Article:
In this paper, we examine how skill loss can contribute to aggregate labor market fluctuations in the Diamond-Mortensen-Pissarides model. We develop a computationally tractable stochastic version of that model wherein workers accumulate skills on the job and face a risk of skill loss after job destruction. We find that skill heterogeneity dampens the fluctuations of labor market variables, and that introducing skill loss offsets this effect and generates additional amplification. The main forces driving this result are pro-cyclical increases in the probability of skill loss during unemployment: these provide incentives to post proportionally more vacancies during upturns by raising the surplus from employing high-skill workers. Compositional changes in the unemployment pool, on the other hand, play a negligible role for empirically plausible rates of skill depreciation, which imply a relatively slow process compared to the duration of unemployment spells.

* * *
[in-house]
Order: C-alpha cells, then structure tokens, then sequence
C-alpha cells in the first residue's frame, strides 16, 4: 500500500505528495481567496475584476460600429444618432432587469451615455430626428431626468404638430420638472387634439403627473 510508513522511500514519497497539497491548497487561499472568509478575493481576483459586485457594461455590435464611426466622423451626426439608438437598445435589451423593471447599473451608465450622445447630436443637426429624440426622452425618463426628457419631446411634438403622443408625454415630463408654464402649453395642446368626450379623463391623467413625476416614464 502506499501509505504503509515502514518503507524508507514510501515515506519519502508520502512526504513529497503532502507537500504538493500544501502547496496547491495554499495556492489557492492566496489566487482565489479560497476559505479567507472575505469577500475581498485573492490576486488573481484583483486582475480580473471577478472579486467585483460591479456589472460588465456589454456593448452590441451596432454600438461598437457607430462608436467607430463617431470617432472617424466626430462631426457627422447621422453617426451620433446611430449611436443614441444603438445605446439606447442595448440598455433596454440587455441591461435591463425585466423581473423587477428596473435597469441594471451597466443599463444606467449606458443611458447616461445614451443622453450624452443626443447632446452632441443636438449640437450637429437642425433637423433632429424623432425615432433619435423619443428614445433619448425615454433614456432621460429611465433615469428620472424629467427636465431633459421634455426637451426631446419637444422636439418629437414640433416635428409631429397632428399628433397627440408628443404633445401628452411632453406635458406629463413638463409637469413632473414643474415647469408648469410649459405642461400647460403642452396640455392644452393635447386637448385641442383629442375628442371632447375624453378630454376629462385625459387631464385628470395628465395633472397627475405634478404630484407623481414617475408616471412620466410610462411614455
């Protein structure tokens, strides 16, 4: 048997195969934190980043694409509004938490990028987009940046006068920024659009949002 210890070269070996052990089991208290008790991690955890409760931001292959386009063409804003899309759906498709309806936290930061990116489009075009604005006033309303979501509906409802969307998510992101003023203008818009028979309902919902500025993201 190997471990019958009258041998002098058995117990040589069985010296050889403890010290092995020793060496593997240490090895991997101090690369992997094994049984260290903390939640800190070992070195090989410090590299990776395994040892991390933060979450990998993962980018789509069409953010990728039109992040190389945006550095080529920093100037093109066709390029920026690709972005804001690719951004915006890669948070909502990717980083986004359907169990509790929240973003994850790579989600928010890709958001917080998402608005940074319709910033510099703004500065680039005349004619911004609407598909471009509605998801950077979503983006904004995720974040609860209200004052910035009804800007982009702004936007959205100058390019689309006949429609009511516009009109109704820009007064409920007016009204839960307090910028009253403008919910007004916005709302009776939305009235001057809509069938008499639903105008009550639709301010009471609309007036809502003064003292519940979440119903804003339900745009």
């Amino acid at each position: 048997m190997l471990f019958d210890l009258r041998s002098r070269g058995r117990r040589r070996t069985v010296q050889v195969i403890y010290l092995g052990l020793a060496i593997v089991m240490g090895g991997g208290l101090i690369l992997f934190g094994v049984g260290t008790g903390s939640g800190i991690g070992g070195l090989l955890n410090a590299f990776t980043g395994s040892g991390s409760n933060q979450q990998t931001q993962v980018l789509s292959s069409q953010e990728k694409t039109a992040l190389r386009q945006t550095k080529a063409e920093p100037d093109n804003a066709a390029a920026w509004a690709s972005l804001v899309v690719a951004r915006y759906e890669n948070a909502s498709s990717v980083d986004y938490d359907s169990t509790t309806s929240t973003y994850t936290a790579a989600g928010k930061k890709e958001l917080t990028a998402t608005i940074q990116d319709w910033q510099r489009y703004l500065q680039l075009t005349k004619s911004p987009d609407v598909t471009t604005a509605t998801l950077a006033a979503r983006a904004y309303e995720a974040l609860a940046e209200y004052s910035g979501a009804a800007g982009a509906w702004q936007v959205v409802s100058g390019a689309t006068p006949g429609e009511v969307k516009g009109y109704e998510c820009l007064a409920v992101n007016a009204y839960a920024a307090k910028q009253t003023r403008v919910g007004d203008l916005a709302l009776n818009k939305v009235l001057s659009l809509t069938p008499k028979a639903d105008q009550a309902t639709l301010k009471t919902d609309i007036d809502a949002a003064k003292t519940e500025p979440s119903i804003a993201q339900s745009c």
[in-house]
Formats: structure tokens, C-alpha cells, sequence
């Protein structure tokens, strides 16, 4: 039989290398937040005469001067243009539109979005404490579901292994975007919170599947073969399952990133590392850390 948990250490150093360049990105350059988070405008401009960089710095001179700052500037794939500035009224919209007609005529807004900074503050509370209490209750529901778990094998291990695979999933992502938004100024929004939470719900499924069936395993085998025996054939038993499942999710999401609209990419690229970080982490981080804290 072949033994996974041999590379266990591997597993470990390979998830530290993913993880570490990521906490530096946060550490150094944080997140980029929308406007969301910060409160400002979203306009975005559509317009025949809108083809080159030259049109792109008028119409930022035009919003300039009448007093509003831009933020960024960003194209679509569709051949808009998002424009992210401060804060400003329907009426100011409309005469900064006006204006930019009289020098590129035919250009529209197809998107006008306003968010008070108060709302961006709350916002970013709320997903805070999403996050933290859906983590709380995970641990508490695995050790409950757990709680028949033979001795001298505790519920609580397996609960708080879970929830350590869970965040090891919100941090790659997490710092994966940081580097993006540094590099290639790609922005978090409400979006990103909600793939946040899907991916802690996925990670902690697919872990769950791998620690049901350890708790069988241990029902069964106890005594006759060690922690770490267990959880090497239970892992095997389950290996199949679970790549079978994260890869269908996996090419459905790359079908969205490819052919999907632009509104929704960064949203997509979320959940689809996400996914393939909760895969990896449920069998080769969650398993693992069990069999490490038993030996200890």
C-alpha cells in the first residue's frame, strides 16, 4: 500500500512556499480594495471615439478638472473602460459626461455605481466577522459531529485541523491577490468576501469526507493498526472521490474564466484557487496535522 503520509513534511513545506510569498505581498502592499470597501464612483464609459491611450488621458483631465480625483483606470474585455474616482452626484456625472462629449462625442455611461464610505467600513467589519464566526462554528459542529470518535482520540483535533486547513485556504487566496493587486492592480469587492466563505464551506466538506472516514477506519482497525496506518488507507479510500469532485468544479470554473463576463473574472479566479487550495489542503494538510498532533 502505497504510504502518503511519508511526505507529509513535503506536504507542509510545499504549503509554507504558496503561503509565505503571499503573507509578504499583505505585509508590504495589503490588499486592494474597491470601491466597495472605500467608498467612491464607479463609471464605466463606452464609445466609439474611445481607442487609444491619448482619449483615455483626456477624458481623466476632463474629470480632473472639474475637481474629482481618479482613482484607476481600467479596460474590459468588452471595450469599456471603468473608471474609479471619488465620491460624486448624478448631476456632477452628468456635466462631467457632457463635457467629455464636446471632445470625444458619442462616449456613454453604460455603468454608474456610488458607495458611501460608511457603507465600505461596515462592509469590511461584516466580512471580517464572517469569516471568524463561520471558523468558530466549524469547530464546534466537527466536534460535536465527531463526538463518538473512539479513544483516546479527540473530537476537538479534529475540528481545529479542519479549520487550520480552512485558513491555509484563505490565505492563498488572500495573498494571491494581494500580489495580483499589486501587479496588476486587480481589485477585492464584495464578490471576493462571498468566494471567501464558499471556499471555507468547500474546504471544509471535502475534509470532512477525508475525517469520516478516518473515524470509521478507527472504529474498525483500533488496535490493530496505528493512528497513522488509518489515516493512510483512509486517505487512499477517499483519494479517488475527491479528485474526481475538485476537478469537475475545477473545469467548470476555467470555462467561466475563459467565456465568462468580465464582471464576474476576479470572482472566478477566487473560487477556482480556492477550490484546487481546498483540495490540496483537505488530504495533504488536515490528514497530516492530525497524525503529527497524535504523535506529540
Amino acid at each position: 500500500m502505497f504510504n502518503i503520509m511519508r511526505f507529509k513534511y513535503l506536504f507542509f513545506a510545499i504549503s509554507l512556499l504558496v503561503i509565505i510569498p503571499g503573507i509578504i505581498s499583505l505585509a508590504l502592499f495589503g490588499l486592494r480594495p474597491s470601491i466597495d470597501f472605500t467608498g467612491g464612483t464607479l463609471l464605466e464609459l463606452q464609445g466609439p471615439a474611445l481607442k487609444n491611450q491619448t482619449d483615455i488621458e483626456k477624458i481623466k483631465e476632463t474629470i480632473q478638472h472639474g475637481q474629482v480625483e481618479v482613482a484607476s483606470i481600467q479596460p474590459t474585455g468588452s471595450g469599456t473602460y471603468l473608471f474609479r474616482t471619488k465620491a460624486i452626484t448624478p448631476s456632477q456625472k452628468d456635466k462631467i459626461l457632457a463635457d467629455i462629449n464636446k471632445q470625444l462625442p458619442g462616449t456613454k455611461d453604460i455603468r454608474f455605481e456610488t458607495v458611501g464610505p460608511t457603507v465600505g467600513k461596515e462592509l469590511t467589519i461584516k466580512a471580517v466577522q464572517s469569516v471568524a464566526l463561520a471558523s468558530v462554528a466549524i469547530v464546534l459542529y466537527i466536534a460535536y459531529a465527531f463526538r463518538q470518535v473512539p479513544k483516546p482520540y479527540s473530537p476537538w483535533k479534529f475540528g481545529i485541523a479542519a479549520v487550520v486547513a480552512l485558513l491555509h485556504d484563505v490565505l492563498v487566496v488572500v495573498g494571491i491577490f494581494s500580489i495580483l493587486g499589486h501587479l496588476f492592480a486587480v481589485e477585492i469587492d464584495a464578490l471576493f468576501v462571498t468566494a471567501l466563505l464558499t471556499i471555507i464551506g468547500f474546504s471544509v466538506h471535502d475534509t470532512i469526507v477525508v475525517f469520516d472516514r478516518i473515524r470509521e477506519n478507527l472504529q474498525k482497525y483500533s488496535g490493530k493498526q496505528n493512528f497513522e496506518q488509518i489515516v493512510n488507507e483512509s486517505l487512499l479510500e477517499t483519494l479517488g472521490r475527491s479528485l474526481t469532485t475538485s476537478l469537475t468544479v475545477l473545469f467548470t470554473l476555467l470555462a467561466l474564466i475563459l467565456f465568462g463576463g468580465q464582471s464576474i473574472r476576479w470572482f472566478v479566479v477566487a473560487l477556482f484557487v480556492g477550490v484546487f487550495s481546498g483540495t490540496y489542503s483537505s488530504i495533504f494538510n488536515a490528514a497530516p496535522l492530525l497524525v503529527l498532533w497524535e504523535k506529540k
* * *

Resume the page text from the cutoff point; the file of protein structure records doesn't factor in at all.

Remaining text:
- ECON Macroeconomics
- Diamond-Mortensen-Pissarides model
- Labor market volatility
- Skill loss